Two critically endangered captive Mexican gray wolves (companions F749 "Mama" and M1198 "Alleno") are cautiously curious upon discovering an iPhone.
The Mexican gray wolf (Canis lupus baileyi) or “lobo” is the most genetically distinct lineage of wolves in the Western Hemisphere, and one of the most endangered mammals in North America. By the mid-1980s, hunting, trapping, and poisoning caused the extinction of lobos in the wild, with only a handful remaining in captivity. In 1998 eleven wolves were reintroduced into the wild as part of a federal reintroduction program under the Endangered Species Act. At last count earlier this year, only 110 lobos remained in the wild.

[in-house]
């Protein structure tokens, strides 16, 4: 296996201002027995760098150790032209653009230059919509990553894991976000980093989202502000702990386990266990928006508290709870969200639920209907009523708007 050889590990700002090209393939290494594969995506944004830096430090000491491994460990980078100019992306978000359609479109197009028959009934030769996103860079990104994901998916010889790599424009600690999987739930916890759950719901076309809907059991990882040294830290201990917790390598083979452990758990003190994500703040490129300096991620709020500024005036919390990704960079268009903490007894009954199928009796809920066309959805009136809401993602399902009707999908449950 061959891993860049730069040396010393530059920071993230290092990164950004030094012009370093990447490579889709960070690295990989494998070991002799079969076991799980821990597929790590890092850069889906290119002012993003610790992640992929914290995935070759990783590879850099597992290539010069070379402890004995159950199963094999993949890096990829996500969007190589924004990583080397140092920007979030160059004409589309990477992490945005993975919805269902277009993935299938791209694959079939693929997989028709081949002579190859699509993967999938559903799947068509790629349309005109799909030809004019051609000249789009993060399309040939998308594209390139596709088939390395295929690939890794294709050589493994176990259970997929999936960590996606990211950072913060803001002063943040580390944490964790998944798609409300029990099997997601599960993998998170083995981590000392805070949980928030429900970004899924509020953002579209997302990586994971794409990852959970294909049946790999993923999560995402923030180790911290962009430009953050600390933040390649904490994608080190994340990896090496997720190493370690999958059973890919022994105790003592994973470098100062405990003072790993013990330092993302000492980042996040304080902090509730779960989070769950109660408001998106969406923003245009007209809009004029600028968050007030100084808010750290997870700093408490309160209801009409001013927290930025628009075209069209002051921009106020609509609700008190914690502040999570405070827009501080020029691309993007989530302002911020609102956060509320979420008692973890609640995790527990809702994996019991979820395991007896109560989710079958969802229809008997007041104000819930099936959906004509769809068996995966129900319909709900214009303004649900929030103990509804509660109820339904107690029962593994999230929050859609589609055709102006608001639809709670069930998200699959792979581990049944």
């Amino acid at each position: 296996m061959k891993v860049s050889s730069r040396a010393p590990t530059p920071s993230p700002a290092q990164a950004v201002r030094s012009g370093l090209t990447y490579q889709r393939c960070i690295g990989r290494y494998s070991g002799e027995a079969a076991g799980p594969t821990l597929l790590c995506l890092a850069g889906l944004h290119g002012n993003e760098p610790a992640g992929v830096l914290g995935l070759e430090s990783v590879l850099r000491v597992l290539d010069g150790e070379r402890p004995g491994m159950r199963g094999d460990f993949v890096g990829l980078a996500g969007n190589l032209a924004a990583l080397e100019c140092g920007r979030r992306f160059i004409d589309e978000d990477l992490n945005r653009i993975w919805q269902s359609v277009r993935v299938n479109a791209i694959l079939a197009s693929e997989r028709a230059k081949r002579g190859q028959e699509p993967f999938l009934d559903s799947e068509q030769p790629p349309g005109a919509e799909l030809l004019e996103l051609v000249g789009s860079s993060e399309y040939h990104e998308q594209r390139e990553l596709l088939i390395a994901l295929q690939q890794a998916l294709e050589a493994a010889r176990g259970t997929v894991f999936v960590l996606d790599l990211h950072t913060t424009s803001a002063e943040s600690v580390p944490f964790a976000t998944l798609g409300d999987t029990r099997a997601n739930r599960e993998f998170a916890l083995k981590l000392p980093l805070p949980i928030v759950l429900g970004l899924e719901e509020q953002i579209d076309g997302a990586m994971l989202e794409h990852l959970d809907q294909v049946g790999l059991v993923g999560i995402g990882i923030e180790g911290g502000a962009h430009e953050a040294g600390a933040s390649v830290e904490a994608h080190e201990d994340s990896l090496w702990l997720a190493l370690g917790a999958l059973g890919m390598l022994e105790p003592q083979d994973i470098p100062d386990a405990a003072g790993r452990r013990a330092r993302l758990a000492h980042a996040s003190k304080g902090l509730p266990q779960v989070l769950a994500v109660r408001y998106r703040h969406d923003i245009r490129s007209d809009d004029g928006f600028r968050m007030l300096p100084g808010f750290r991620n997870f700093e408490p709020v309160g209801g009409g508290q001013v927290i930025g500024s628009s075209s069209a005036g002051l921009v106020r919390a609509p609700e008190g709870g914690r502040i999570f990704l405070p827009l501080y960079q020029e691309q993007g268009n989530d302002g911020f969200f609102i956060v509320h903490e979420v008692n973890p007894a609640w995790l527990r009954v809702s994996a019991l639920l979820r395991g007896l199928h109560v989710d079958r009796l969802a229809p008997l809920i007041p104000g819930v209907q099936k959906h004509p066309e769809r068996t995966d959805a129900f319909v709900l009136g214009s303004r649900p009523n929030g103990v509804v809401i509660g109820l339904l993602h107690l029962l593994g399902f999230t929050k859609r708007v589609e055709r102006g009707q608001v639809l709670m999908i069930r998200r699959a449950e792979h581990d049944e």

The Wolf Conservation Center is an environmental education organization committed to conserving wolf populations in North America through science-based education programming and participation in the federal Species Survival Plans for the critically endangered Mexican gray wolf and red wolf. Through wolves the WCC teaches the broader message of conservation, ecological balance, and personal responsibility for improved human stewardship of our World.
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